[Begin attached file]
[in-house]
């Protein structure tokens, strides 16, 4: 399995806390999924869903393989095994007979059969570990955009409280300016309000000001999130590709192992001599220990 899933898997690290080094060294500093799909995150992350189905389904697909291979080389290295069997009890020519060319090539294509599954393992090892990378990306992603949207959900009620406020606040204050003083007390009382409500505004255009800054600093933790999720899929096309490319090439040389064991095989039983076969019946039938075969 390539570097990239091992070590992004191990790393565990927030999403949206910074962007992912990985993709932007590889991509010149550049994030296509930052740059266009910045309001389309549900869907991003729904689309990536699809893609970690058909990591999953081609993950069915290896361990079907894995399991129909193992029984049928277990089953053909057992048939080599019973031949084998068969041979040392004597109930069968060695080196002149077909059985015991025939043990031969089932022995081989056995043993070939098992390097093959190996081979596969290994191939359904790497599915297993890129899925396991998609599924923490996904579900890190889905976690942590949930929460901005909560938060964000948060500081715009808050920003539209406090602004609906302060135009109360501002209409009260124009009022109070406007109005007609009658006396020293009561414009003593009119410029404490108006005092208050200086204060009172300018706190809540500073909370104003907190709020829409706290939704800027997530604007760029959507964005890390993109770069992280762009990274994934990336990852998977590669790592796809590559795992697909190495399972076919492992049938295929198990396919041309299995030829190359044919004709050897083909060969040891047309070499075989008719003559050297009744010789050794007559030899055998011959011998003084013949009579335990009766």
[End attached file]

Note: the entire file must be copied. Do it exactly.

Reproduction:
[in-house]
């Protein structure tokens, strides 16, 4: 399995806390999924869903393989095994007979059969570990955009409280300016309000000001999130590709192992001599220990 899933898997690290080094060294500093799909995150992350189905389904697909291979080389290295069997009890020519060319090539294509599954393992090892990378990306992603949207959900009620406020606040204050003083007390009382409500505004255009800054600093933790999720899929096309490319090439040389064991095989039983076969019946039938075969 390539570097990239091992070590992004191990790393565990927030999403949206910074962007992912990985993709932007590889991509010149550049994030296509930052740059266009910045309001389309549900869907991003729904689309990536699809893609970690058909990591999953081609993950069915290896361990079907894995399991129909193992029984049928277990089953053909057992048939080599019973031949084998068969041979040392004597109930069968060695080196002149077909059985015991025939043990031969089932022995081989056995043993070939098992390097093959190996081979596969290994191939359904790497599915297993890129899925396991998609599924923490996904579900890190889905976690942590949930929460901005909560938060964000948060500081715009808050920003539209406090602004609906302060135009109360501002209409009260124009009022109070406007109005007609009658006396020293009561414009003593009119410029404490108006005092208050200086204060009172300018706190809540500073909370104003907190709020829409706290939704800027997530604007760029959507964005890390993109770069992280762009990274994934990336990852998977590669790592796809590559795992697909190495399972076919492992049938295929198990396919041309299995030829190359044919004709050897083909060969040891047309070499075989008719003559050297009744010789050794007559030899055998011959011998003084013949009579335990009766």